By: Dr. Lydia Gray
What is it?
Enteroliths are stone-like formations in the colon of the horse that can cause obstruction and colic. Usually made up of the minerals magnesium and phosphorous, they form around such strange materials as cloth, hair, gravel, metal, plastic and shavings. There is a much higher incidence of enteroliths in California and the southeast US. All breeds and genders can form enteroliths, but Arabians and mares seem to be more prone to condition.
What can be done about it?
Because the only treatment for enteroliths is surgical removal, owners of at-risk horses are encouraged to do what they can to try and prevent the stones from forming:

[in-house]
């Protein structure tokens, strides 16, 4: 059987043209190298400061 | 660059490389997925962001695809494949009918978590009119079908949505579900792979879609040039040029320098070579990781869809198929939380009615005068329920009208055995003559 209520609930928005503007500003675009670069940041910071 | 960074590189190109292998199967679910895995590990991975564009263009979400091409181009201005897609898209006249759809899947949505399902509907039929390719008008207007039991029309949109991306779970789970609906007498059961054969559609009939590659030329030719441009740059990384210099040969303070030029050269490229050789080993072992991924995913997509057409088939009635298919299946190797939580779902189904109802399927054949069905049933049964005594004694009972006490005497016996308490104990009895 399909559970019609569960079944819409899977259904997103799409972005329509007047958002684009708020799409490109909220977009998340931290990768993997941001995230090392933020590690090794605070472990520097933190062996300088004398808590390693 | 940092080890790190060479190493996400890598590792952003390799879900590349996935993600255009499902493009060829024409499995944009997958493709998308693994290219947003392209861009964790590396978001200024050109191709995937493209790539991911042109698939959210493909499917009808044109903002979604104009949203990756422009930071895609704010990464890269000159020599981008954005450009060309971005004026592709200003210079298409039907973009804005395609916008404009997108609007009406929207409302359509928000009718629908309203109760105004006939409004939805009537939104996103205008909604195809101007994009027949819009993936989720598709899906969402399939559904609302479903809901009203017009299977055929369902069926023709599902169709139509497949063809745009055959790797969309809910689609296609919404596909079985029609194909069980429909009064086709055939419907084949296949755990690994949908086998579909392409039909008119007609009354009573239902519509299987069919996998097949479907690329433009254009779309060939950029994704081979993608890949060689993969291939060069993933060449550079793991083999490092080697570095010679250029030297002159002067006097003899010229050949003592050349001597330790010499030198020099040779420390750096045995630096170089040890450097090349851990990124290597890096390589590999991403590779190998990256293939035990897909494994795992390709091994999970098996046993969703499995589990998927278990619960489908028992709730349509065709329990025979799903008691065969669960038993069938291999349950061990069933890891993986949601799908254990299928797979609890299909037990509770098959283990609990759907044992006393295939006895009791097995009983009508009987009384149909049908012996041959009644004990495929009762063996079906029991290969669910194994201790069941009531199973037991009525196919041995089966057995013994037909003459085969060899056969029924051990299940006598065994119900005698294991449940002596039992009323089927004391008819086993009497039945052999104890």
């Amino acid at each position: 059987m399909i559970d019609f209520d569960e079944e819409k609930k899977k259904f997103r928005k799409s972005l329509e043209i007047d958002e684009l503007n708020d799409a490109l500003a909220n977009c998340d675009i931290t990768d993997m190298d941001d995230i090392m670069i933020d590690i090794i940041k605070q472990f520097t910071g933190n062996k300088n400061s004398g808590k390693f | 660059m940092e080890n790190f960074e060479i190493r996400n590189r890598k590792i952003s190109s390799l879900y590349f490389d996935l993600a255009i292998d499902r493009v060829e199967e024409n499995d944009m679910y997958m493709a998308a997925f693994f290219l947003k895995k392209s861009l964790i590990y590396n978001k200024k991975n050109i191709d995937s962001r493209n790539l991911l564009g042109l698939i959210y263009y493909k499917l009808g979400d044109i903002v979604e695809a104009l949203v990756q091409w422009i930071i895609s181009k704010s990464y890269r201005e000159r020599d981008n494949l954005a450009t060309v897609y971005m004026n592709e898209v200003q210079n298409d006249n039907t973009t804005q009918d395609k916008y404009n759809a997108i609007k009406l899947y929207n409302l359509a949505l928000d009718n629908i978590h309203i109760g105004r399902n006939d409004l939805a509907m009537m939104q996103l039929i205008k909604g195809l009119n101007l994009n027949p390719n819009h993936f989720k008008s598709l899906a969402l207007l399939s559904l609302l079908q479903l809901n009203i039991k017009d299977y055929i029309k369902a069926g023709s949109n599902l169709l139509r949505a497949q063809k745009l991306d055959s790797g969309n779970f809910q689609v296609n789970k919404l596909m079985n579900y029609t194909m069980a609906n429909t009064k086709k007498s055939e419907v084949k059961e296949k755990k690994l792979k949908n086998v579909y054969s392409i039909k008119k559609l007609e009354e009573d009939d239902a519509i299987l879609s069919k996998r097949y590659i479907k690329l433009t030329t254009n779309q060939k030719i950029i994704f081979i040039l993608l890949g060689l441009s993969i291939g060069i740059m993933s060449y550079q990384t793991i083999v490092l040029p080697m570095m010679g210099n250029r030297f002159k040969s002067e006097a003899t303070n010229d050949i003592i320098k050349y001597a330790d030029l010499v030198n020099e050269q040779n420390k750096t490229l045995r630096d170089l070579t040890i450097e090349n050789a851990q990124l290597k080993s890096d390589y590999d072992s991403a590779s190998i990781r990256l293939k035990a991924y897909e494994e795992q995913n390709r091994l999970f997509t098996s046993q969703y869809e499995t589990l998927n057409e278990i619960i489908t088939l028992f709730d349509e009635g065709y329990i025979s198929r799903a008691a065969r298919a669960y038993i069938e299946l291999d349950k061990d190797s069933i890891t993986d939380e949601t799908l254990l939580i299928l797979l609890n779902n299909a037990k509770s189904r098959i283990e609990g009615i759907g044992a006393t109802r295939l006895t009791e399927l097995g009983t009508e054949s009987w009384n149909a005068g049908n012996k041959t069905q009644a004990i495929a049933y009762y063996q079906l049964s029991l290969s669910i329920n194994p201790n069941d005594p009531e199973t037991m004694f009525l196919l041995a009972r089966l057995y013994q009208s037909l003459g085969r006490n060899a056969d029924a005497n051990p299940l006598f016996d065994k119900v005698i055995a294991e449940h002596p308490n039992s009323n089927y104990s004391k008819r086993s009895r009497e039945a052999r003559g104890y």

- Feed more grass hay and less alfalfa hay to reduce protein and magnesium
- Provide more turnout and less stall confinement (pasture is ideal)
- Do not feed wheat bran which is high in phosphorous
- Supplement with apple cider vinegar to lower the pH in the colon
What else do I need to know?
Any horse that shows abdominal pain (colic) should be examined as soon as possible by a veterinarian. Depending on the size and number of intestinal stones, where they are located in the GI tract, and how much damage has been caused, colic from enterolith can be sudden and very painful or chronic, mild and intermittent. Horses with enteroliths may also lose weight, go off feed, and appear lethargic.
About Dr. Lydia Gray